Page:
The ruling by the United States Supreme Court that the United States Sentencing Guidelines (USSG) are unconstitutional has opened the door for judges to use their discretion to hand out sentences that are meaningfully tailored to weigh the defendant’s individual circumstances with the interests of society and justice. The guidelines are still used by judges, but they are no longer mandatory. The 2017 SCOTUS case of Beckles v. United States will likely have a significant impact on how judges impose sentences going forward.
Very, very basically, the Supreme Court ruled that part of the sentencing guidelines, called the Residual Clause, is sufficiently defined to be constitutionally valid. In making this ruling, the court pointed out that some vagueness can be excused because the guidelines are not mandatory. The Residual Clause is contained in a part of the guidelines frequently referred to as the career offender guideline. Under this provision, a guideline range for a defendant with certain prior convictions for “crimes of violence” would be arbitrarily increased to be at or near the maximum sentence authorized by law.
As federal criminal defense attorneys, the lawyers with LEWIS & DICKSTEIN, P.L.L.C., have a track-record of routinely and successfully making arguments for sentence variances below the guidelines. By following the logic of the Beckles decision, increased support is given to arguments that a prior conviction should not trigger the Residual Clause.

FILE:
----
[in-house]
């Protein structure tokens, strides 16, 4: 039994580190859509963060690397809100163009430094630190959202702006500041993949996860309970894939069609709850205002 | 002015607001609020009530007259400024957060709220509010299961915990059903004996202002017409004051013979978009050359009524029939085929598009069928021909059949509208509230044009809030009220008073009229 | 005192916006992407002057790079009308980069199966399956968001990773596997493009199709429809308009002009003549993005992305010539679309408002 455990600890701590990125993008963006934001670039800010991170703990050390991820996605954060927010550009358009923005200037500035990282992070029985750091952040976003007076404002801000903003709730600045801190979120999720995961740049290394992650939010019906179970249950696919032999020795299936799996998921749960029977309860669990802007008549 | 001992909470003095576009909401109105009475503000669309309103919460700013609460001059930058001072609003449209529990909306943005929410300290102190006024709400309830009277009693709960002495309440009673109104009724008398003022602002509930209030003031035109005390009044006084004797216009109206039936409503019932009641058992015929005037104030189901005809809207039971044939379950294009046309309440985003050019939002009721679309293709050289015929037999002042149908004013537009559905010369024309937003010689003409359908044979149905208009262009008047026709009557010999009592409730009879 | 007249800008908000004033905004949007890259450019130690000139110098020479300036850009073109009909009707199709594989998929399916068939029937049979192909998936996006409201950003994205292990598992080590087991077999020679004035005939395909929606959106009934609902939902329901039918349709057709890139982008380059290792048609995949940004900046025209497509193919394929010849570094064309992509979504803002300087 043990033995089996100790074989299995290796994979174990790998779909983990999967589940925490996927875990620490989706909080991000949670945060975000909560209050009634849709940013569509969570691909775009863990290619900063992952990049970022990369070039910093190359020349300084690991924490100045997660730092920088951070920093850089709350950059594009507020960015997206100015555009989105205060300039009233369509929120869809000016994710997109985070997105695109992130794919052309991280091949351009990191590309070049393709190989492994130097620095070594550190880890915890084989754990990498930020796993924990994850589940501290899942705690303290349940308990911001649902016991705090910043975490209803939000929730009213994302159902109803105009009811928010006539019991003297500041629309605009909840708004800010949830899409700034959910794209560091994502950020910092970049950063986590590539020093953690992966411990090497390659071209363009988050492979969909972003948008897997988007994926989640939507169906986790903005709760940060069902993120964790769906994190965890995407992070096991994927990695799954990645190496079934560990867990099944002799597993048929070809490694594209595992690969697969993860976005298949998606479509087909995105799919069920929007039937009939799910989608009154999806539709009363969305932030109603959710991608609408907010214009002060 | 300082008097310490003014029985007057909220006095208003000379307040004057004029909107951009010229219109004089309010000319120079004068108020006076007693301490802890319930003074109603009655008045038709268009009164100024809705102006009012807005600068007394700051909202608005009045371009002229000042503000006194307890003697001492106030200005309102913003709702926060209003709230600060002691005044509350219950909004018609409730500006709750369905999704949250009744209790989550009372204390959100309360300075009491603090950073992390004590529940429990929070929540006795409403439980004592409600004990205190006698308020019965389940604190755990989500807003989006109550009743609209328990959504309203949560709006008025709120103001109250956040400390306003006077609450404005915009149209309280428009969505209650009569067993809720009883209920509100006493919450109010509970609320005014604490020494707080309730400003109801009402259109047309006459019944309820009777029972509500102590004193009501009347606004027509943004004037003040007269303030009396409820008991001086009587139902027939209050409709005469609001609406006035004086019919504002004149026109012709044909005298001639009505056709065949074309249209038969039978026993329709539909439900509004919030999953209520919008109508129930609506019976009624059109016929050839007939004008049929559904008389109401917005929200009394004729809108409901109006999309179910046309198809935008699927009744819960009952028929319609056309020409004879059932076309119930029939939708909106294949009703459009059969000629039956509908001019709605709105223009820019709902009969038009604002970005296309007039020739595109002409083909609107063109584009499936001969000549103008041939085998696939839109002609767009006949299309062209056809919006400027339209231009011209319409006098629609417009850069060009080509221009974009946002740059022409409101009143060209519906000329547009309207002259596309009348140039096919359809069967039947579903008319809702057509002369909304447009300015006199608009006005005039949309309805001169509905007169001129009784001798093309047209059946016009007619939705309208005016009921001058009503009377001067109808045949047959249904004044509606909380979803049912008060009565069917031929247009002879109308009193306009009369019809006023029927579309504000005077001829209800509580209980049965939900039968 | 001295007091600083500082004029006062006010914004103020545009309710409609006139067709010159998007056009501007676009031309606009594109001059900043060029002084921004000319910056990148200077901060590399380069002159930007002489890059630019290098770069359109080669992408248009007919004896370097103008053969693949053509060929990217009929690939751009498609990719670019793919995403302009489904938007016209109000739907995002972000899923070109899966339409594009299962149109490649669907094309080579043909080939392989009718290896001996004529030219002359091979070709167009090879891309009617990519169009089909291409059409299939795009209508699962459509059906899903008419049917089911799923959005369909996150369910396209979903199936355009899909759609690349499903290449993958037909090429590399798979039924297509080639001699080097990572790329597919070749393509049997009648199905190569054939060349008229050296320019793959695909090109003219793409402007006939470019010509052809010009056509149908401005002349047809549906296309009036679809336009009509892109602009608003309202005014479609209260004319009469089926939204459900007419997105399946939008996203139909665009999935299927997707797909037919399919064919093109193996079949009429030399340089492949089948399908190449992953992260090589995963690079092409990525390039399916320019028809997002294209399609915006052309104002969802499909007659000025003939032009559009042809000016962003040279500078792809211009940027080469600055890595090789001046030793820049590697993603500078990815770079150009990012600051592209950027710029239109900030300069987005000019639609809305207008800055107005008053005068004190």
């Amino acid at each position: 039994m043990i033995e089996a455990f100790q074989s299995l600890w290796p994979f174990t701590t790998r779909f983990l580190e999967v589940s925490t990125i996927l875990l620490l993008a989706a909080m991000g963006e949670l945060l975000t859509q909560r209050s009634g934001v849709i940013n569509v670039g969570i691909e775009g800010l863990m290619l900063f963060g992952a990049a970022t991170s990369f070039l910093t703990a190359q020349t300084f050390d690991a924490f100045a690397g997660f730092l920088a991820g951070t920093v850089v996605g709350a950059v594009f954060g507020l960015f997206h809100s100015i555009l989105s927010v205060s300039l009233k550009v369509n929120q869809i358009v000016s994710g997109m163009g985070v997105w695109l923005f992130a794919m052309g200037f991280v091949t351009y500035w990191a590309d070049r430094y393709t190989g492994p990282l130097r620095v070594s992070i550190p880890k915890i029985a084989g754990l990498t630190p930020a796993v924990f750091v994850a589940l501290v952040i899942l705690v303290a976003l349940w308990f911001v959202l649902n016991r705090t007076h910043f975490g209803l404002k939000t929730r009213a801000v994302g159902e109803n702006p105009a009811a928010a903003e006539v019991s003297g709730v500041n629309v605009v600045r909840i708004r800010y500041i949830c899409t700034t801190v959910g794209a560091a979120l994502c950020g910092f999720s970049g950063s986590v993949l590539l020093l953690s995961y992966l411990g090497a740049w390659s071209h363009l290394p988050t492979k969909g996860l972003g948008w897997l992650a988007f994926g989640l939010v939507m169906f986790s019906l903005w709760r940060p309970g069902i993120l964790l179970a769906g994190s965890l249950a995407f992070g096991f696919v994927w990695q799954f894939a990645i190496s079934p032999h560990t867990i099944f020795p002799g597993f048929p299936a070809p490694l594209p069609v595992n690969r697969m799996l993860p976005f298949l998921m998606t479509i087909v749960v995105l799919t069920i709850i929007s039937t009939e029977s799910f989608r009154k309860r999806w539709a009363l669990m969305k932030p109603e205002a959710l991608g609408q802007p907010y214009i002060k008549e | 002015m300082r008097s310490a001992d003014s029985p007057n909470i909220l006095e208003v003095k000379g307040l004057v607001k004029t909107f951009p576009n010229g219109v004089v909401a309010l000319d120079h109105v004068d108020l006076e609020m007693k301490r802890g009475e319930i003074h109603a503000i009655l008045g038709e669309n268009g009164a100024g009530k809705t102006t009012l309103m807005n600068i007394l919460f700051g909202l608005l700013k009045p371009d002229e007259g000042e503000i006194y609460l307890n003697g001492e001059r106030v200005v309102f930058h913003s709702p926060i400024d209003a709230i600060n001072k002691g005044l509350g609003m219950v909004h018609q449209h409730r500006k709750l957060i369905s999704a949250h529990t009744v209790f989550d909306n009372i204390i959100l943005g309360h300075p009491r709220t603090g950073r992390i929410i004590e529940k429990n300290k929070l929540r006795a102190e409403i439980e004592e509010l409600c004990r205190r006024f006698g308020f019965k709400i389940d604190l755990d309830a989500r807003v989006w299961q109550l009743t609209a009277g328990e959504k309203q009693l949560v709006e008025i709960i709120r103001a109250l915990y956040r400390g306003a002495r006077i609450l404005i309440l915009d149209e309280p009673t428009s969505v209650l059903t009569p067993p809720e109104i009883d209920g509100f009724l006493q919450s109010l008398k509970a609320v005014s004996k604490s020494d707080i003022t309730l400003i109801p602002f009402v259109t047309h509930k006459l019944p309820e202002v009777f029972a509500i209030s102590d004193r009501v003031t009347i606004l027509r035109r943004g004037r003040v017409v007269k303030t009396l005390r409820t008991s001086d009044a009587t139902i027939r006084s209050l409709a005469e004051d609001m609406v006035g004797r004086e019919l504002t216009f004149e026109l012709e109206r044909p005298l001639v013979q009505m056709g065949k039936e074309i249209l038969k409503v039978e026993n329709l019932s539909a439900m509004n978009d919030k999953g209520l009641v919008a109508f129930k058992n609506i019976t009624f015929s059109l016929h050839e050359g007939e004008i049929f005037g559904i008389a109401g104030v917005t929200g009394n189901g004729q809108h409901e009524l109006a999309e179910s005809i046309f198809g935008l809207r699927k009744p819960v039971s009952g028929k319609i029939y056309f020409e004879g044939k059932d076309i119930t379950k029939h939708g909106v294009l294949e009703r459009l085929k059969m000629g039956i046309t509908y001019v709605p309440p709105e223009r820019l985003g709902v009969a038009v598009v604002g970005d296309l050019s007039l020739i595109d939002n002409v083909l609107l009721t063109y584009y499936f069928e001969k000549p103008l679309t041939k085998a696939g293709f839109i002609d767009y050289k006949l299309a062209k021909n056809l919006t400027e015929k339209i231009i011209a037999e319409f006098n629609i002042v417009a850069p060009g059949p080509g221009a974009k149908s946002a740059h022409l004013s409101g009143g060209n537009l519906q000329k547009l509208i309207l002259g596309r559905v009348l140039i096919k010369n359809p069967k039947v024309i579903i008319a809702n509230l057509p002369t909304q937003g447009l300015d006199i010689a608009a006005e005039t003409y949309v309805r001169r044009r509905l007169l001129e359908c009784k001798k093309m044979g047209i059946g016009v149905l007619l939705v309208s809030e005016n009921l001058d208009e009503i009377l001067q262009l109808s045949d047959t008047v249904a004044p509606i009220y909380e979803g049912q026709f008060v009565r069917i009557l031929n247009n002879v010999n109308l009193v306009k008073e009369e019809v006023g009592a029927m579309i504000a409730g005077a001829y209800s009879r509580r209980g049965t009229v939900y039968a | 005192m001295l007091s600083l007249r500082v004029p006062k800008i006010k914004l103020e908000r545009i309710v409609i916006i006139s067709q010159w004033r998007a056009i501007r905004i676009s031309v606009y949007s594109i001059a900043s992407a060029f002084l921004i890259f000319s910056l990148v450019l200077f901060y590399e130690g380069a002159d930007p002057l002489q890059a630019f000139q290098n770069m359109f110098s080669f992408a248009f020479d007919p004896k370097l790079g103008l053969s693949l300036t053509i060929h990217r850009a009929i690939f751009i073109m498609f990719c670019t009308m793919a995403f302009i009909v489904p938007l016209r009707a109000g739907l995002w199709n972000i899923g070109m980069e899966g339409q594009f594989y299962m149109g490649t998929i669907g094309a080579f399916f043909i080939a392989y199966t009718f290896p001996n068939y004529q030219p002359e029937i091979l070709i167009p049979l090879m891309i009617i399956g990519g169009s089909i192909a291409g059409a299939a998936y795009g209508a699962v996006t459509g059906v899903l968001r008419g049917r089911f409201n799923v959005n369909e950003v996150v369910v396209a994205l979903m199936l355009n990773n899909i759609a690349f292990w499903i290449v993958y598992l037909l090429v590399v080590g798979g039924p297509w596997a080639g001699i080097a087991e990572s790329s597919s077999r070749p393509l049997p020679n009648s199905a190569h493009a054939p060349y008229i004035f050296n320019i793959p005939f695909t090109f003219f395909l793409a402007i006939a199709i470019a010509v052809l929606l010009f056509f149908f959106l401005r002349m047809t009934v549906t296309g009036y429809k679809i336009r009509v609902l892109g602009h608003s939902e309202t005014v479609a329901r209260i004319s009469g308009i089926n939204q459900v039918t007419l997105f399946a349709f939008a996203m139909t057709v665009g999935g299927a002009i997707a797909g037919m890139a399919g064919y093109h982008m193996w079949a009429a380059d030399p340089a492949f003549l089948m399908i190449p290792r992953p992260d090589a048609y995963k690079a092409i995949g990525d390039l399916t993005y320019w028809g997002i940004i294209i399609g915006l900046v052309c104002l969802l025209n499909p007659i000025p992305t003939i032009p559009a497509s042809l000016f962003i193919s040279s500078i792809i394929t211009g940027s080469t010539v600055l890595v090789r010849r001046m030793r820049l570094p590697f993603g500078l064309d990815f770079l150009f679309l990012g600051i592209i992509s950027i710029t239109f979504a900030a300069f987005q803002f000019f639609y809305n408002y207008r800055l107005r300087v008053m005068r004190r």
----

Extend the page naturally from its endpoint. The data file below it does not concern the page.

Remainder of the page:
An example of an argument that can be made at the time of sentencing is that a sentence at or near the bottom of the ordinary guidelines is sufficient but not greater than necessary. The USSG’s provide that a sentence imposed by a judge should be sufficient, but not greater than necessary. The guidelines were designed to provide sentence ranges that take into account a defendant’s likelihood of recidivism or reoffending. Because the Residual Clause does not take any such data or factors into account, an argument can be made that the ordinary guidelines are a better measure of what sentence is sufficient but not greater than necessary.
The Residual Clause requires that the prior offense contain an element of force. This is not as simple as it may seem and given the holding in Beckles, the sentencing court should feel more empowered to reject a prior offense based on this requirement. The phrase physical force means that it must violent or strong physical force capable of causing pain or injury. The force must be intentional. By closely examining the elements of the prior crime, a defense lawyer may be able to argue that the law does not fulfill this requirement.
To determine if a prior offense qualifies as a “crime of violence” courts have routinely looked to see if the elements of the prior offense match the generic definition of an offense enumerated in the Residual Clause. By closely examining what actions would be a crime under the original law and then comparing that to generic definition, a defense lawyer may find a discrepency. If there is a difference, the defense lawyer can argue that the prior should not be used to trigger the Residual Clause.
Does all of this sound complicated? If you think it does, you’re right. Most criminal defense lawyers struggle with understanding these complex laws and have a difficult time persuasively arguing for sentences below the sentencing guidelines. So why should you consult with LEWIS & DICKSTEIN, P.L.L.C.? Over the course of decades of practicing criminal defense, we have developed an in-depth knowledge of the law that allows us to be highly effective when advocating for a reduced sentence. If you are charged with a felony and want a lawyer who gives you the best chance of getting a variance below guidelines at sentencing, you should call LEWIS & DICKSTEIN, P.L.L.C. at (248) 263-6800 for a free consultation or complete a Request or Assistance Form and we will promptly contact you. We will find a way to help you!